Rosamond Gifford Zoo

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Moon Jellyfish

Aurelia aurita

Jellyfish are invertebrates that use a form of jet propulsion to move through the water. They are famous – and feared -- for their stinging cells, which they use to stun prey. However, moon jellies are the least dangerous jellyfish to humans.

Range & Habitat

Moon jellyfish are found in oceans around the world. They prefer a warm environment and often live near coastlines in the Atlantic, Pacific, and Indian oceans.These organisms can live in saltwater or brackish (mixed salt- and freshwater) environments, and waters between 45- and 70-degrees Fahrenheit offer them the best chance of survival.

Conservation Status: Least Concern

This species is not threatened,but can serve as an indicator that marine ecosystems are out of balance. Unlike other larger species, they can thrive in otherwise uninhabitable waters. This means that as ocean health declines, moon jelly populations can actually increase! This is true in environments that experience human-induced phenomenon like overfishing, ocean warming, ocean acidification and pollution.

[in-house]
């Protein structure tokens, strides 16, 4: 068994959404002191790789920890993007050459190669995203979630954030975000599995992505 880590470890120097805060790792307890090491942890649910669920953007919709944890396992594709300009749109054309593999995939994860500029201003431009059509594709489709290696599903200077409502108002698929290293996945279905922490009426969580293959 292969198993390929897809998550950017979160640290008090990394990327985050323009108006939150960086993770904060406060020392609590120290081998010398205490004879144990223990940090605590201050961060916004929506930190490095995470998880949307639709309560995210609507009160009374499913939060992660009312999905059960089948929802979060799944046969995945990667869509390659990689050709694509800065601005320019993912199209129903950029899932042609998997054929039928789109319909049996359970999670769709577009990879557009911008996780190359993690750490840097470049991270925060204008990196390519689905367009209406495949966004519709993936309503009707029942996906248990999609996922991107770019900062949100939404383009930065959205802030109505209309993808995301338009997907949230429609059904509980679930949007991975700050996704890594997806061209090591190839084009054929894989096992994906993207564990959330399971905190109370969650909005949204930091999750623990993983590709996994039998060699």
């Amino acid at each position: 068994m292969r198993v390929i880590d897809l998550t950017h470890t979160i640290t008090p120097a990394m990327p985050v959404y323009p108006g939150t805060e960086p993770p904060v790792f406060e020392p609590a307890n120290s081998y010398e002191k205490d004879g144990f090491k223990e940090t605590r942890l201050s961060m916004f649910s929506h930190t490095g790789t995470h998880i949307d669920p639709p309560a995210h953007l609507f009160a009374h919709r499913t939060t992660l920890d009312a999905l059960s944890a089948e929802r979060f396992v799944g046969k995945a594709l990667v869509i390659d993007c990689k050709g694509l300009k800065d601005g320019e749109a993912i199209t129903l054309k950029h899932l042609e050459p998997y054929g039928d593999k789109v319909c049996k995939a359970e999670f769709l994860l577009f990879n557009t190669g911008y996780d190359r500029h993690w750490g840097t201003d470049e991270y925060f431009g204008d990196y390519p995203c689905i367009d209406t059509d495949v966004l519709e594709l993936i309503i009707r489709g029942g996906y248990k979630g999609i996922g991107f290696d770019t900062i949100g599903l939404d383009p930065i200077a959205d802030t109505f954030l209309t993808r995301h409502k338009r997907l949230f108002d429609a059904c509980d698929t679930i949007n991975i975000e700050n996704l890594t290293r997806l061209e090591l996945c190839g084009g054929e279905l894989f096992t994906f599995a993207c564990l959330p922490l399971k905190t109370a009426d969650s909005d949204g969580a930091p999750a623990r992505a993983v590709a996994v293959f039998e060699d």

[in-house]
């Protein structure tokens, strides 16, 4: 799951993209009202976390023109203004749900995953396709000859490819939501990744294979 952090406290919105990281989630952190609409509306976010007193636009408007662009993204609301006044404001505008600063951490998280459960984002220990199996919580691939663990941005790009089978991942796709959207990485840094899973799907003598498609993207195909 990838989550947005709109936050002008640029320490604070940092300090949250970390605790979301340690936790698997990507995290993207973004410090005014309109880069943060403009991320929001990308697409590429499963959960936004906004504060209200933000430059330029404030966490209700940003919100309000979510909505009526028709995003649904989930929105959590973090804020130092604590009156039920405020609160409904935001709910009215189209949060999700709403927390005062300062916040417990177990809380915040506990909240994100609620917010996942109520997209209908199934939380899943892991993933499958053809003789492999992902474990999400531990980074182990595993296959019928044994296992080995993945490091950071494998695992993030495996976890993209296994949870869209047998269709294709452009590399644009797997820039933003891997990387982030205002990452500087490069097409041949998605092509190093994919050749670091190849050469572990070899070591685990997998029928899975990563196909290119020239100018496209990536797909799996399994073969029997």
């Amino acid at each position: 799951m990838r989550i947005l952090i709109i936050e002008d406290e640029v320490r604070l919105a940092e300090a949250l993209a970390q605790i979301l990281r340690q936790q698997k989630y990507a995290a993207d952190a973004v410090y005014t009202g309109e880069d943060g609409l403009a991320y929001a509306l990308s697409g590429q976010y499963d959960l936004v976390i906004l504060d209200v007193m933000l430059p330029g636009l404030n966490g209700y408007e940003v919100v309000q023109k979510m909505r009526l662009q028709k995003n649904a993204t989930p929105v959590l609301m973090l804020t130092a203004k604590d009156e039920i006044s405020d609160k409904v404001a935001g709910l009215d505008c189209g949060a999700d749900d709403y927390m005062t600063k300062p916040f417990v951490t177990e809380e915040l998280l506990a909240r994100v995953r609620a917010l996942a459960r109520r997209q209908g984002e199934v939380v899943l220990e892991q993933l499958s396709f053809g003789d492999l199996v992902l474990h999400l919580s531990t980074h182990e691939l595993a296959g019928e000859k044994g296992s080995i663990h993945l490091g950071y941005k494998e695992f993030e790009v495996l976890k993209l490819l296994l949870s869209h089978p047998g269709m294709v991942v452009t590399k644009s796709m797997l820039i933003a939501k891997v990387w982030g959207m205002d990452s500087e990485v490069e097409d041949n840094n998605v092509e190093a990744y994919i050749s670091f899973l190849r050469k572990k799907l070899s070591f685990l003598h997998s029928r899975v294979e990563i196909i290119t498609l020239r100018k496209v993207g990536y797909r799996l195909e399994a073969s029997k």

In the Wild: Zooplankton that sticks to their short tentacles as they move through ocean environments.

At the Zoo: Brine shrimp

Life Span

In the Wild – 1 year; In Human Care – 12-18 months. However, the polyps formed when they reproduce can live up to 25 years awaiting favorable conditions to complete the stages of growing into a jellyfish.

Fun Facts about the Moon Jellyfish

  • Jellyfish are the oldest multi-organ animal, with fossil evidence indicating they existed over 500 million years ago, predating dinosaurs.
  • Jellyfish have been studied widely by scientists, and moon jellies even went into space as an experiment aboard the Space Shuttle Columbia in 1991.
  • Jellyfish have no brain, heart or blood – but they do have a sort of nervous system or “nerve net” that allows them to sense light, balance, chemical changes and touch.
Updated June 13, 2023
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